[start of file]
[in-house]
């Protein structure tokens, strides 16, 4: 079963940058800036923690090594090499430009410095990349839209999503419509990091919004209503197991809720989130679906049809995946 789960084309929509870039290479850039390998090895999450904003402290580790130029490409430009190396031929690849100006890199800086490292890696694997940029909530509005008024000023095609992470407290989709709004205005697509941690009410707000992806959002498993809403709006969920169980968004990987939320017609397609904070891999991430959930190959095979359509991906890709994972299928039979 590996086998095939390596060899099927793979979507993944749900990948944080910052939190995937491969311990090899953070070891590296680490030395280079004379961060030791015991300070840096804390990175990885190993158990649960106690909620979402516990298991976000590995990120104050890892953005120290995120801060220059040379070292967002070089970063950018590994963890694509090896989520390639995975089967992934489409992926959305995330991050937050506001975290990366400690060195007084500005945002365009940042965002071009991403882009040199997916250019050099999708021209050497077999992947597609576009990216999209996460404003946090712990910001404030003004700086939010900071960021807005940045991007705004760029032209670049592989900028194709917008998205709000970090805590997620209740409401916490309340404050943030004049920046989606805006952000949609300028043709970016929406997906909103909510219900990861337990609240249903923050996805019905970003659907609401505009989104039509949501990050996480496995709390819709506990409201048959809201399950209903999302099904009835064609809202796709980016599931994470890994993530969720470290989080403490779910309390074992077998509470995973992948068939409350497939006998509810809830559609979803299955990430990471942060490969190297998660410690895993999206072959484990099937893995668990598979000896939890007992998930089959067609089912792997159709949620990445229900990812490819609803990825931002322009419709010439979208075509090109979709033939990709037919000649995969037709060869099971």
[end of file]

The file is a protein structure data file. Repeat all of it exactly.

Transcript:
[in-house]
């Protein structure tokens, strides 16, 4: 079963940058800036923690090594090499430009410095990349839209999503419509990091919004209503197991809720989130679906049809995946 789960084309929509870039290479850039390998090895999450904003402290580790130029490409430009190396031929690849100006890199800086490292890696694997940029909530509005008024000023095609992470407290989709709004205005697509941690009410707000992806959002498993809403709006969920169980968004990987939320017609397609904070891999991430959930190959095979359509991906890709994972299928039979 590996086998095939390596060899099927793979979507993944749900990948944080910052939190995937491969311990090899953070070891590296680490030395280079004379961060030791015991300070840096804390990175990885190993158990649960106690909620979402516990298991976000590995990120104050890892953005120290995120801060220059040379070292967002070089970063950018590994963890694509090896989520390639995975089967992934489409992926959305995330991050937050506001975290990366400690060195007084500005945002365009940042965002071009991403882009040199997916250019050099999708021209050497077999992947597609576009990216999209996460404003946090712990910001404030003004700086939010900071960021807005940045991007705004760029032209670049592989900028194709917008998205709000970090805590997620209740409401916490309340404050943030004049920046989606805006952000949609300028043709970016929406997906909103909510219900990861337990609240249903923050996805019905970003659907609401505009989104039509949501990050996480496995709390819709506990409201048959809201399950209903999302099904009835064609809202796709980016599931994470890994993530969720470290989080403490779910309390074992077998509470995973992948068939409350497939006998509810809830559609979803299955990430990471942060490969190297998660410690895993999206072959484990099937893995668990598979000896939890007992998930089959067609089912792997159709949620990445229900990812490819609803990825931002322009419709010439979208075509090109979709033939990709037919000649995969037709060869099971």